NLLSA was “founded on principles of social, ethnic, racial, gender and sexual equality,” and aims to empower Latino and Latina law students through academic success and community service. The nonprofit facilitates student-led conferences and events and brings issues affecting Latino and Hispanic communities to light.
Founded in 1970, NNALSA supports law students “interested in the study of Federal Indian Law, Tribal Law and traditional forms of governance.” In addition to supporting Native American law students, the organization strives to promote Indigenous legal issues.
Diversity Resources for Legal Professionals
Members of diverse populations who work in all areas of law may face additional challenges than other lawyers. Joining a professional organization that focuses on diversity can help them find support and resources and engage in networking opportunities.
Formed in 2004, CCWC is a professional organization of women of color “who serve as general counsel, assistant general counsel, corporate counsel, in-house legal counsel and in other capacities for Fortune 1000 companies, Forbes 2000 companies, not-for-profit corporations” and other organizations. CCWC aims to help women attorneys of color advance their careers and promote diversity in the legal field.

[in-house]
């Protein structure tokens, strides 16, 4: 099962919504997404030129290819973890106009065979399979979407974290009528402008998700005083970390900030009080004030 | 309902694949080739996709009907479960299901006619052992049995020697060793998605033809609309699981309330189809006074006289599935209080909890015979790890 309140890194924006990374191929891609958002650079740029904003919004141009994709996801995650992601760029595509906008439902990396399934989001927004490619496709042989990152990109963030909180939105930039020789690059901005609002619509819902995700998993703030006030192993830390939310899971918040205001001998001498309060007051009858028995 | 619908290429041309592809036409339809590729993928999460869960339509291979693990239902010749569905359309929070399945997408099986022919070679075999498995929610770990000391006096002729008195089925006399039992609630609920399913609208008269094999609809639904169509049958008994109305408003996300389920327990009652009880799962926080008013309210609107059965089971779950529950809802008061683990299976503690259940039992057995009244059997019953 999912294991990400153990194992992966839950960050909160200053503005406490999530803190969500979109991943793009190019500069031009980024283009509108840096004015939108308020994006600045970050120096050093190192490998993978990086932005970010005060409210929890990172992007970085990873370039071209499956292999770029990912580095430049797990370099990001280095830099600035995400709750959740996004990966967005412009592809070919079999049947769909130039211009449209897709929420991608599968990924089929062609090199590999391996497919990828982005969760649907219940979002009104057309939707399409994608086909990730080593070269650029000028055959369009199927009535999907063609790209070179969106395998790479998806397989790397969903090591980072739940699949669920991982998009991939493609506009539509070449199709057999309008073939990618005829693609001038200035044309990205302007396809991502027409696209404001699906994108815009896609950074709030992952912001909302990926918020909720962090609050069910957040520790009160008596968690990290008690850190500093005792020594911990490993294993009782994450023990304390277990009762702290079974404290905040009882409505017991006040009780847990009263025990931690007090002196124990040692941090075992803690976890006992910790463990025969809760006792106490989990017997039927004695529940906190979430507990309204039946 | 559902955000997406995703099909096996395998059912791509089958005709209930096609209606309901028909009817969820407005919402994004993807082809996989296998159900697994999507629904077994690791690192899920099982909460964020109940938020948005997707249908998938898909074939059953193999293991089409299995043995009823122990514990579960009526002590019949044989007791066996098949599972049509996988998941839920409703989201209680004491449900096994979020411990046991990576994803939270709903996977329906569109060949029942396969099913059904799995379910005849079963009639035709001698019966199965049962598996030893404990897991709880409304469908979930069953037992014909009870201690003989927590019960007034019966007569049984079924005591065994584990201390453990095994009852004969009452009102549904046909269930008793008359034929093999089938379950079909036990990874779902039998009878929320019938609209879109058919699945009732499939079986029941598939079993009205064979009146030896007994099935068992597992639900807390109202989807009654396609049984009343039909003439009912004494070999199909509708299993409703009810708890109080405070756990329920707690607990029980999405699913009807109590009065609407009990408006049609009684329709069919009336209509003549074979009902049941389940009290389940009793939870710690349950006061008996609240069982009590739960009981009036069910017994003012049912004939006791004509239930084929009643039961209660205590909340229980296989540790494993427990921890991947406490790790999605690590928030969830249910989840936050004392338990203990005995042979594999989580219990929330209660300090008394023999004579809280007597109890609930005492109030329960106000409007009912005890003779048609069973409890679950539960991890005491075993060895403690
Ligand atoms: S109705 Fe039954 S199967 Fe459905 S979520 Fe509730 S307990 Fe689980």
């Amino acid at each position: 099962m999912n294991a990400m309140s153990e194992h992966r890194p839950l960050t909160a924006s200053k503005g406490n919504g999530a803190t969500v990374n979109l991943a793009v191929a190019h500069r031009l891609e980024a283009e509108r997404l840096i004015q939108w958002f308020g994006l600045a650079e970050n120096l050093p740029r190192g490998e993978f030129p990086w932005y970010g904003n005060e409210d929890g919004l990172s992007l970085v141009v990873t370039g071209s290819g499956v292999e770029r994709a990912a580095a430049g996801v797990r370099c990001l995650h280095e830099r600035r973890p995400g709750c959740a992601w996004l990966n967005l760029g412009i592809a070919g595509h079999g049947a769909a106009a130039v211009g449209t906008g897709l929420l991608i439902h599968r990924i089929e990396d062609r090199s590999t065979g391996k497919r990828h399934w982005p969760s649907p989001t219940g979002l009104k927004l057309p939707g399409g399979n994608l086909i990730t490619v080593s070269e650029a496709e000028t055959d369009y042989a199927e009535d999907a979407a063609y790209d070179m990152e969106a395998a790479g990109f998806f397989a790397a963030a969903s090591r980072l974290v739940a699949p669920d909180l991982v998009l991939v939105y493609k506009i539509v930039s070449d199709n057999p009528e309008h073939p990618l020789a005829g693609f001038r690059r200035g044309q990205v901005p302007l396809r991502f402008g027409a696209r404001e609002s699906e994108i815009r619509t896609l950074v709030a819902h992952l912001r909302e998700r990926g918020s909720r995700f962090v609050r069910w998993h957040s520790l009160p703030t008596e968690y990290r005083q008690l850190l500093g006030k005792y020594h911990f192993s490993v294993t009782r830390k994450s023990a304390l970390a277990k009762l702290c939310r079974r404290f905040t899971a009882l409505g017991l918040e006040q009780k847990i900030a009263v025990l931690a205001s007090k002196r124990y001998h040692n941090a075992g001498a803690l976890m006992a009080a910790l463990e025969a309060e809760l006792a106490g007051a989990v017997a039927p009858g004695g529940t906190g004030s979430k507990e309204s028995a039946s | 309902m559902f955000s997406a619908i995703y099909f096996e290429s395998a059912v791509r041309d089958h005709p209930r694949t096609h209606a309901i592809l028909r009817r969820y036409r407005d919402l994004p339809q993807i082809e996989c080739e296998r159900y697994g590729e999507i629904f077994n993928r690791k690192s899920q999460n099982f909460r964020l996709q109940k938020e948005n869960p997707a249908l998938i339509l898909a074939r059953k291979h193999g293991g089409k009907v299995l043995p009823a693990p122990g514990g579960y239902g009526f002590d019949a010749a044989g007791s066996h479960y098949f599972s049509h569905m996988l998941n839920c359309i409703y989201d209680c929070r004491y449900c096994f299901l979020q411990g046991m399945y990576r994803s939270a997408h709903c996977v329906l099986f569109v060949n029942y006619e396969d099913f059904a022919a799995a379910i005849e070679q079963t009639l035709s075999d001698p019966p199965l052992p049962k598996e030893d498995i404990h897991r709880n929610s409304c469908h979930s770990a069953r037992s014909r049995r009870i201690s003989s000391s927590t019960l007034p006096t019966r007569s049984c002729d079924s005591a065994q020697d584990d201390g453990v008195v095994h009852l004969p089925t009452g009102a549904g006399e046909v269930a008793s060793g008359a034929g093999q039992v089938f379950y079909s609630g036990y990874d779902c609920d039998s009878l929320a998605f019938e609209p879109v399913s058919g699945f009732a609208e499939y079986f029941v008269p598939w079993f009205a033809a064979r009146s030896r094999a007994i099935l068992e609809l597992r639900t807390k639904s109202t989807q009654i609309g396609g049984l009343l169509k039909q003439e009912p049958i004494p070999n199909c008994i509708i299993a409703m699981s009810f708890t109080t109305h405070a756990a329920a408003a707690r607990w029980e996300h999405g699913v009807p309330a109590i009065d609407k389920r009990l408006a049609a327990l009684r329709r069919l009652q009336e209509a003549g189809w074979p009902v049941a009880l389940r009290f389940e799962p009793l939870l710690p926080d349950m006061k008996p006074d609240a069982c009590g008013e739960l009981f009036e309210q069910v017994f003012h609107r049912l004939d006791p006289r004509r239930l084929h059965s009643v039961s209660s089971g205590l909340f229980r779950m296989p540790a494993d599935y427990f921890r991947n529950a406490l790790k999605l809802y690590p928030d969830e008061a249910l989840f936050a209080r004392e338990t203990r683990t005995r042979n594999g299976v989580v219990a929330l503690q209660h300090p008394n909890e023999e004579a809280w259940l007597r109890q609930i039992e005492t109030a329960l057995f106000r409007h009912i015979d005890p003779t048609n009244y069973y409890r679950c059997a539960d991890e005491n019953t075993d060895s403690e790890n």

HNBA is a national nonprofit representing the interests of Hispanic legal professionals in the United States and its territories. Established in 1972, HNBA strives to be “more than a bar organization” by focusing on advocacy on issues that affect Hispanic communities in addition to providing professional support to members.
The MCCA provides recommended practices for law firms to increase their diversity with statistics, interviews and best practices for law firms to advance “the hiring, retention and promotion of diverse lawyers.”
NAMWOLF is a nonprofit trade association of law firms owned by women, minorities and other interested parties in the United States. It serves members through Practice Area Committees, inclusion and diversity initiatives, events and more.
NAWL aims to “provide leadership, a collective voice and essential resources to advance women in the legal profession and advocate for the equality of women under the law.” The organization provides national and regional year-round programming, networking and leadership opportunities to empower women in the legal field.
The LGBT Bar “promotes justice in and through the legal profession for the LGBTQ+ community in all its diversity.” Founded more than 30 years ago, the LGBT Bar became an official affiliate of the ABA in 1992. The association includes lawyers, judges, law students, activists and affiliated LGBTQ+ legal organizations.
NNABA is an organization of attorneys who are U.S. citizens and citizens of their respective Tribal nations and who work to protect the governmental sovereignty of the more than 560 independent Tribal governments in the United States.
SABA provides the South Asian legal community with a forum for professional growth and advancement and works to “promote equal rights and access to justice for the South Asian community.” Members can engage in advocacy, attend events, access resources and participate in regional chapters of the association.
Diversity Resources and Further Reading for Leaders of Legal Organizations